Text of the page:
Co-authors on the study include BYU professors Adam Rogers, Laura Stockdale, Jessica Zurcher and BYU graduate student McCall Booth.

Story Source:

Materials provided by Brigham Young University. Note: Content may be edited for style and length.

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Addictive de-vices: How we can unplug from this 21st century epidemic

We spend our days looking at them, talking to them, and touching them.

They increasingly consume our time, attention and money. We are addicted to our digital devices — or, more precisely, the digital experiences they give us.

Now, an article published in the Journal of Public Policy and Marketing, by SFU Beedie professor Leyland Pitt and his co-authors, analyzes the growing problem with digital addiction and how marketers as well as app developers contribute to this 21st-century phenomenon. The researchers also made several public policy recommendations to help with this problem.

According to Pitt, digital addiction is linked to promoting obesity, sleeplessness, increased anxiety, decreased productivity, and relationship issues. It is also a factor in physical dangers related to distracted driving, and walking.

“Digital experiences, like social media, are linked to decreased productivity in the workplace and it’s already costing the U.S. economy $997 billion,” says Pitt. “Today, texting while driving is now six times more dangerous than drinking and driving, and it’s costing the Canadian economy $25 billion.”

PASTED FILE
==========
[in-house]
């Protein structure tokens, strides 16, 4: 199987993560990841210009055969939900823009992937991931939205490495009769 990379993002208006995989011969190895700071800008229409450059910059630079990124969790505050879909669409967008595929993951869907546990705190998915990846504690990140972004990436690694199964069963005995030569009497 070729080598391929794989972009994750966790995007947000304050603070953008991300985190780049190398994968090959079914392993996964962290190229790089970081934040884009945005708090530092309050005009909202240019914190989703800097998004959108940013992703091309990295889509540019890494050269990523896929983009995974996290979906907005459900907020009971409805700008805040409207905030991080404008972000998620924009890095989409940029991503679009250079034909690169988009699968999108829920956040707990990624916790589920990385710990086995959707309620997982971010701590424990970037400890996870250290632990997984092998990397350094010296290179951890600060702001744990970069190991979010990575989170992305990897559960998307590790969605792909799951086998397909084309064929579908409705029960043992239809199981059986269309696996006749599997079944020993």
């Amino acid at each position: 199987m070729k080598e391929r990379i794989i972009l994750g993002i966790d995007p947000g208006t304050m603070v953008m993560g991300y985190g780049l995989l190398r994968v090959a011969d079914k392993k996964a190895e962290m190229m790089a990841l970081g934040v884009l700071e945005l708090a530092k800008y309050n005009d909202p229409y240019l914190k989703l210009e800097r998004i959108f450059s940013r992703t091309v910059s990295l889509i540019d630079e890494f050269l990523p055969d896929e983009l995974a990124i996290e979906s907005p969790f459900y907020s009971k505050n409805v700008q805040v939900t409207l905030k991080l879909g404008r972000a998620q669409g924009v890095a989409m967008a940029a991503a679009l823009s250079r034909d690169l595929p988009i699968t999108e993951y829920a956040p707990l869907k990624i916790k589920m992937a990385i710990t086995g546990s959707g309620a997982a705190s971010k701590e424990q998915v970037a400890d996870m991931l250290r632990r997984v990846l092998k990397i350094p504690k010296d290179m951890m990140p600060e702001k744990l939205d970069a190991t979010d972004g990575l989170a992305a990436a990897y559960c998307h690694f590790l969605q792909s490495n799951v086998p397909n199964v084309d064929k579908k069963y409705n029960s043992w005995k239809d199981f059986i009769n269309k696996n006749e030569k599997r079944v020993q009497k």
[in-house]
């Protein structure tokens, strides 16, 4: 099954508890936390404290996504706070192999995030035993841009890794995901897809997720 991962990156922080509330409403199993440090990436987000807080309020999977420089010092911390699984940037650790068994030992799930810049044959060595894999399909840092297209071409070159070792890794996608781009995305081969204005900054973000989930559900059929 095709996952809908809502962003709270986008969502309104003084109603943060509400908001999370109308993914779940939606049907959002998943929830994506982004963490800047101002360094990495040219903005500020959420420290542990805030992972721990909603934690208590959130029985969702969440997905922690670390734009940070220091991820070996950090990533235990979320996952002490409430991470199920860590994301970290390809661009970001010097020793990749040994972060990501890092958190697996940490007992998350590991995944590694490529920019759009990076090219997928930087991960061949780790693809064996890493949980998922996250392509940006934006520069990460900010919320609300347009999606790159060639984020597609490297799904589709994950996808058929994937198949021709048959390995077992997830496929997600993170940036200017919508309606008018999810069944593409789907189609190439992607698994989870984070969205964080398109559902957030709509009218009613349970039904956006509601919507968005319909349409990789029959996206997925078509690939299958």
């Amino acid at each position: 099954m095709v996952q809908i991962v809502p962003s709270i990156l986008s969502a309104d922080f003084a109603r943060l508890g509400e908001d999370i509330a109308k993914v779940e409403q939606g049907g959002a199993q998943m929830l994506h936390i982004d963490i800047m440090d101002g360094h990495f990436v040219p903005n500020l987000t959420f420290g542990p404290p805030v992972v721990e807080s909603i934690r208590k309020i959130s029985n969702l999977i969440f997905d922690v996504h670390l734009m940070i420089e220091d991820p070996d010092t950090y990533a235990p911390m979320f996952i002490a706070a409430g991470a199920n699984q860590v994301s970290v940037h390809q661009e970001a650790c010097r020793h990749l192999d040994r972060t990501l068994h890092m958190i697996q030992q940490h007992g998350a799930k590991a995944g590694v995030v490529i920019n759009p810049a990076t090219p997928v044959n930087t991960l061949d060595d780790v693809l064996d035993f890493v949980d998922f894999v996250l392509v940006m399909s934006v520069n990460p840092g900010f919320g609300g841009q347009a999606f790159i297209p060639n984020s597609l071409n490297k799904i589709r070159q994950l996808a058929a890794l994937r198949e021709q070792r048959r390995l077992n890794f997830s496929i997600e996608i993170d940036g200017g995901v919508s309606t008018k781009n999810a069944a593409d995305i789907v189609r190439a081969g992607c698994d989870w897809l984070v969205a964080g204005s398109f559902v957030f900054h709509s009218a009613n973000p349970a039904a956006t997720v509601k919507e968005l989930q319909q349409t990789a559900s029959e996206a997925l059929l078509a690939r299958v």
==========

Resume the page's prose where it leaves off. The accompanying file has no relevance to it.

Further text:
He adds, “If you’re checking a text for just five seconds while driving at 90 km/h, you’ve basically travelled the length of a football field blind-folded. That’s incredibly dangerous and foolish when you put it into perspective.”

The researchers say marketers and app developers work together to develop experiences that create an insatiable desire for users to keep returning to their apps. Companies achieve this by using various tactics such as the freemium model, gamification and making their app ubiquitous.

“It seems that digital addiction is impacting young adolescents the most, but that’s because they’ve grown up with digital devices,” says Pitt. “Addiction doesn’t know age. It can happen to anybody.”

Leyland sat down with SFU News recently to share his team’s recommendations for how we can curtail this growing epidemic through changes to public policy.

Product Design

L: I would like to see mandatory labeling for apps. Although this would not entirely prevent addiction to digital experiences, warning labels would likely prompt more conscious decision- making on the part of consumers, and reduce the automaticity often inherent to addiction.

Another strategy would be to mandate natural “stopping points” in digital offerings. This would mean endless games and infinite scrolls would be punctuated with natural breaks, in the same way that books have chapters.

Advertising and Promotion

L: Disclosures could be included in ads for digital products and services, similar to prescription drug ads in the United States or those on food packaging. This could include explicit information on how much time a user spends using an app or service, as well as how much a company is making from a user’s attention and information.

Place and Distribution

L: One prime area for public policy intervention might be in the area of what the World Health Organization calls “distracted walking.” Distracted walking refers to accidents that occur when citizens use their smartphones while walking in public places.